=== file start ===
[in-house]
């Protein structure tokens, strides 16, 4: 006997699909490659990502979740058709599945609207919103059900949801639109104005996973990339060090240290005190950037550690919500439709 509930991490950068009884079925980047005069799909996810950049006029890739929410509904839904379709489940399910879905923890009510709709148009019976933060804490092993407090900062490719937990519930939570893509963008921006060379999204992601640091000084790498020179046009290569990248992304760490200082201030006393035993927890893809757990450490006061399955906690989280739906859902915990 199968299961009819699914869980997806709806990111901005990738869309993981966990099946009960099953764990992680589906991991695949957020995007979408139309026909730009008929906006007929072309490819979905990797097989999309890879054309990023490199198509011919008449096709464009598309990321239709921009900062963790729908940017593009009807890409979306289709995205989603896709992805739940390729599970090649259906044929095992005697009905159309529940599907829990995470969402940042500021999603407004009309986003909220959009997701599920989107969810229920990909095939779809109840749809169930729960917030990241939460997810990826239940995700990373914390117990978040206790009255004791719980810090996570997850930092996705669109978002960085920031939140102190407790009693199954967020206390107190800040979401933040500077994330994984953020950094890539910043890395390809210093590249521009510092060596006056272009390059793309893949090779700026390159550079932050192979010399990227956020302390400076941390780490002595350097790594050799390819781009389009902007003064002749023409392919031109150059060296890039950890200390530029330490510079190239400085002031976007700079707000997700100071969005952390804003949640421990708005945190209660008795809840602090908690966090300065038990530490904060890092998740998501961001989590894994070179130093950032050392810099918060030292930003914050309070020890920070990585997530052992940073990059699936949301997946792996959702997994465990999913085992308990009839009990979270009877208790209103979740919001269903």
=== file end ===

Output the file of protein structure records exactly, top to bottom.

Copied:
[in-house]
């Protein structure tokens, strides 16, 4: 006997699909490659990502979740058709599945609207919103059900949801639109104005996973990339060090240290005190950037550690919500439709 509930991490950068009884079925980047005069799909996810950049006029890739929410509904839904379709489940399910879905923890009510709709148009019976933060804490092993407090900062490719937990519930939570893509963008921006060379999204992601640091000084790498020179046009290569990248992304760490200082201030006393035993927890893809757990450490006061399955906690989280739906859902915990 199968299961009819699914869980997806709806990111901005990738869309993981966990099946009960099953764990992680589906991991695949957020995007979408139309026909730009008929906006007929072309490819979905990797097989999309890879054309990023490199198509011919008449096709464009598309990321239709921009900062963790729908940017593009009807890409979306289709995205989603896709992805739940390729599970090649259906044929095992005697009905159309529940599907829990995470969402940042500021999603407004009309986003909220959009997701599920989107969810229920990909095939779809109840749809169930729960917030990241939460997810990826239940995700990373914390117990978040206790009255004791719980810090996570997850930092996705669109978002960085920031939140102190407790009693199954967020206390107190800040979401933040500077994330994984953020950094890539910043890395390809210093590249521009510092060596006056272009390059793309893949090779700026390159550079932050192979010399990227956020302390400076941390780490002595350097790594050799390819781009389009902007003064002749023409392919031109150059060296890039950890200390530029330490510079190239400085002031976007700079707000997700100071969005952390804003949640421990708005945190209660008795809840602090908690966090300065038990530490904060890092998740998501961001989590894994070179130093950032050392810099918060030292930003914050309070020890920070990585997530052992940073990059699936949301997946792996959702997994465990999913085992308990009839009990979270009877208790209103979740919001269903």